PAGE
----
Don Lougeay wants you to meet Stinky.
"It's beautiful," Don said of the 30-inch-tall red bloom with a "purple sword" rising from the center. "But it stinks like rotting meat. It's nauseating."
Commonly called the Dragon Flower or Voodoo Lily, the Dracunculus vulgaris is a tough plant to love close up. But to Don, it's an old friend.
"I have no idea how the heck it got into my garden," said Don, who will turn 89 in July. "It's a volunteer. Must have been in with some tulips or other bulbs."
Now it grows like crazy in the partial shade under his kitchen window. He had seven blooms this year, one per curly-leafed plant.
Don had to get a photo quickly because the smelly blooms last only a week to 10 days.
"Each bulb is the size of a turkey egg. It's the first bulb out of the ground in spring. When the bloom unfolds, a big purple sword shoots up 18 or 20 inches high."
Why does it smell so bad?
"It draws flies. The flies that go in don't come out. It uses them to feed the bulb."
Once the blooms are spent, the plant foliage withers like other bulbs. Don has to wait a year to see how many come up in 2015.
"The rotten smell stays pretty close to the bloom," Don said. So the neighbors don't complain. "But when it blooms, it's a talker."
And so is Don.
"I've always had a vegetable garden, and I have four flower gardens that I piddle around in."
He has 16 tomato plants, four peppers, sweet Texas onions and Vidalia onions and cucumbers "in not much space."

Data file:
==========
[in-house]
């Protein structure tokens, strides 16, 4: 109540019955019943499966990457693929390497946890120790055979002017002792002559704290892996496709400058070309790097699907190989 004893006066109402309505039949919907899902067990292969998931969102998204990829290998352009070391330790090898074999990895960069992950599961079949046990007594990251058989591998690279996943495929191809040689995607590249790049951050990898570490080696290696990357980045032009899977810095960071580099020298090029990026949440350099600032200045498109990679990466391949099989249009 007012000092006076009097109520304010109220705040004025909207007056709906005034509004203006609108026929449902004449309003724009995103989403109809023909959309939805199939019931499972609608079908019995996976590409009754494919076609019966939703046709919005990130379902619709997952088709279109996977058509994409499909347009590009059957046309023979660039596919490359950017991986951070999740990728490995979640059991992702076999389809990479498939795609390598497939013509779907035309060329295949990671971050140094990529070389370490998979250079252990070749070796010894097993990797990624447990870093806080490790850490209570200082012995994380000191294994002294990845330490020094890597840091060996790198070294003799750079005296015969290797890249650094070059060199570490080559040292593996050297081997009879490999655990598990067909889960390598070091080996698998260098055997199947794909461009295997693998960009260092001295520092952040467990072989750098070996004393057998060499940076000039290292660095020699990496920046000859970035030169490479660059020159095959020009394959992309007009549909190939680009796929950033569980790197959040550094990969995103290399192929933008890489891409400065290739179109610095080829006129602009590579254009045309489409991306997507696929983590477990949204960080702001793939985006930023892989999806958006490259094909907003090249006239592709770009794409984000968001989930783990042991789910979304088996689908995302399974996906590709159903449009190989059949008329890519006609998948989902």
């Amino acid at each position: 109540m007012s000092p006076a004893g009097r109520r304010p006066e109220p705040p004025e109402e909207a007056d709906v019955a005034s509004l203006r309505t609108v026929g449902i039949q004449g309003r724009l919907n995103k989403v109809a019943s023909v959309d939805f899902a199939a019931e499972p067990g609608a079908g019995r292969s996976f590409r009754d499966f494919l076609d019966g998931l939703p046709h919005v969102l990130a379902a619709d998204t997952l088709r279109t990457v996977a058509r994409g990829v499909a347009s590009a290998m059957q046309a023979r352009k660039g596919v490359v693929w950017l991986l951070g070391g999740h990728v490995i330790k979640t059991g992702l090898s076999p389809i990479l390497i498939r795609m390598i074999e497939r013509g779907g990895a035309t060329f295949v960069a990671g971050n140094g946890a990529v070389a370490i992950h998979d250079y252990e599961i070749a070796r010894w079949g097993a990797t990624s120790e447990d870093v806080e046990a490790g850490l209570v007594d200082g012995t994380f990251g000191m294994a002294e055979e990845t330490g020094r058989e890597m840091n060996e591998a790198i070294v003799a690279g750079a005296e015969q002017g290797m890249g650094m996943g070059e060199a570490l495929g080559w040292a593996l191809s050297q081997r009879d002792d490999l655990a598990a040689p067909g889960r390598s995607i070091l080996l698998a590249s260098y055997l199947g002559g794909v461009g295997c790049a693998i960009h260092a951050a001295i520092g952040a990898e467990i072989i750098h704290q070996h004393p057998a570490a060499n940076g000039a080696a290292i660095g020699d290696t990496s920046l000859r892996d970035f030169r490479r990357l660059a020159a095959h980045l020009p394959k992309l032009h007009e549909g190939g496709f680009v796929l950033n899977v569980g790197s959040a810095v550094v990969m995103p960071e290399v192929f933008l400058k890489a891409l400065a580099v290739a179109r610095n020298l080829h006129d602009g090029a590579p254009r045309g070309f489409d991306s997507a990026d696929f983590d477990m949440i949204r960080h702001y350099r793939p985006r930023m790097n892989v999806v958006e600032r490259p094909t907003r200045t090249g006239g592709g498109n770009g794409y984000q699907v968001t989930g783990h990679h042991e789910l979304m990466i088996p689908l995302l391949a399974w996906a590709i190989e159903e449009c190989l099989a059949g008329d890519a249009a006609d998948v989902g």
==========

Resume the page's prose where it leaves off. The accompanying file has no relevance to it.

"Lord, love a duck, last year I canned 27 pints of tomatoes.
"I got some hog wire fence for the cucumbers to climb. They hang down and grow straight and don't take up much space."
He dices the green and red peppers on a cookie sheet. Then freeze-dries them.
"When I make hamburger, I grab a handful and throw them in. Tasty."
Gardening is just the tip of the iceberg for Don.
He's an accomplished wood carver, who organized the local Holzschniter's club, and taught his craft for 10 years to workers at Granite City Steel. He still teaches a class Monday nights at First United Presbyterian Church.
"I started out working in cabinet shops, but when they came out with pre-fab cabinets, you couldn't sell custom-made."
So he went to work as a carpenter for McKendree College, then as a maintenance guy for St. Teresa School.
"They had seven drinking fountains in that school and only two worked. I got them working again and moved on to other things."
He retired at 65. But never stopped working.
"That first year of retirement, it drove me crazy trying to figure out how the hell I ever found the time to go to work."
Don still repairs furniture and restores antiques. He also does lathe work for Liese Lumber Co.
"I make balustades for staircases in these older homes. You can buy them on the Internet, but not just one or two. I'll make one or two."
Don is also a caregiver for Doris, his wife of 68 years, who has been ill. Don does all the cleaning, cooking, laundry, "you name it."
Don, who has broken both hips, and Doris both use walkers to get around the house.
"Sometimes you need a damn traffic cop in here."
They have a son, Daniel, who lives in Fairview Heights.
They live in the same house on East D Street that Don and his father-in-law built about 40 years ago.
"Nobody else has had his hands on this house."
Don likes to read history books and historical novels. He also cuts his own firewood to keep the fireplace in their front room burning from late October through March or April.
"I can't split all the wood myself anymore, though. I have some friends that come by and help."
Don is always on the move.
"I stay pretty damn busy. I'm afraid if I don't stay busy, I'll die. I don't have time to die."